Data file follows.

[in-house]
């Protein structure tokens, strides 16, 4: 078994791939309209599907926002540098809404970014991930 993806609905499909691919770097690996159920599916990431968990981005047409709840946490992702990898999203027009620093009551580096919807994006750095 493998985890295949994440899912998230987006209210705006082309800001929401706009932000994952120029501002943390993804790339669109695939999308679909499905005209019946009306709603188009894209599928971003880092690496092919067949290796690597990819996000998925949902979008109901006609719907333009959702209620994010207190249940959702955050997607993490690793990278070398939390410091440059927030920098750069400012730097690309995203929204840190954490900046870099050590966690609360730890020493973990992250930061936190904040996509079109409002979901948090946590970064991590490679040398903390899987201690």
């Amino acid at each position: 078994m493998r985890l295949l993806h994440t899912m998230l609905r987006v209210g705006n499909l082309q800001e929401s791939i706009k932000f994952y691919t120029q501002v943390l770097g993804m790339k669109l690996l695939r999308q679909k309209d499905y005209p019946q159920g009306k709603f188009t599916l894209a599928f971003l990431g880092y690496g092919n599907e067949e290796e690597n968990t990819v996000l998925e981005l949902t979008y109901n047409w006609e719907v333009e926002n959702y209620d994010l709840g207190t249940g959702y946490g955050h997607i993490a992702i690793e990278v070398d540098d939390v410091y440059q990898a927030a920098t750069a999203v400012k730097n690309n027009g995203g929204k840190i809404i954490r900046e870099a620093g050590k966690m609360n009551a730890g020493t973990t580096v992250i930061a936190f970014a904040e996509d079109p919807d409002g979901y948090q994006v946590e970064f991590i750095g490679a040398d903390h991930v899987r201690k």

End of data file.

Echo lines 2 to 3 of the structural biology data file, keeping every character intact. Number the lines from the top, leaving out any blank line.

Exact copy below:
């Protein structure tokens, strides 16, 4: 078994791939309209599907926002540098809404970014991930 993806609905499909691919770097690996159920599916990431968990981005047409709840946490992702990898999203027009620093009551580096919807994006750095 493998985890295949994440899912998230987006209210705006082309800001929401706009932000994952120029501002943390993804790339669109695939999308679909499905005209019946009306709603188009894209599928971003880092690496092919067949290796690597990819996000998925949902979008109901006609719907333009959702209620994010207190249940959702955050997607993490690793990278070398939390410091440059927030920098750069400012730097690309995203929204840190954490900046870099050590966690609360730890020493973990992250930061936190904040996509079109409002979901948090946590970064991590490679040398903390899987201690």
């Amino acid at each position: 078994m493998r985890l295949l993806h994440t899912m998230l609905r987006v209210g705006n499909l082309q800001e929401s791939i706009k932000f994952y691919t120029q501002v943390l770097g993804m790339k669109l690996l695939r999308q679909k309209d499905y005209p019946q159920g009306k709603f188009t599916l894209a599928f971003l990431g880092y690496g092919n599907e067949e290796e690597n968990t990819v996000l998925e981005l949902t979008y109901n047409w006609e719907v333009e926002n959702y209620d994010l709840g207190t249940g959702y946490g955050h997607i993490a992702i690793e990278v070398d540098d939390v410091y440059q990898a927030a920098t750069a999203v400012k730097n690309n027009g995203g929204k840190i809404i954490r900046e870099a620093g050590k966690m609360n009551a730890g020493t973990t580096v992250i930061a936190f970014a904040e996509d079109p919807d409002g979901y948090q994006v946590e970064f991590i750095g490679a040398d903390h991930v899987r201690k």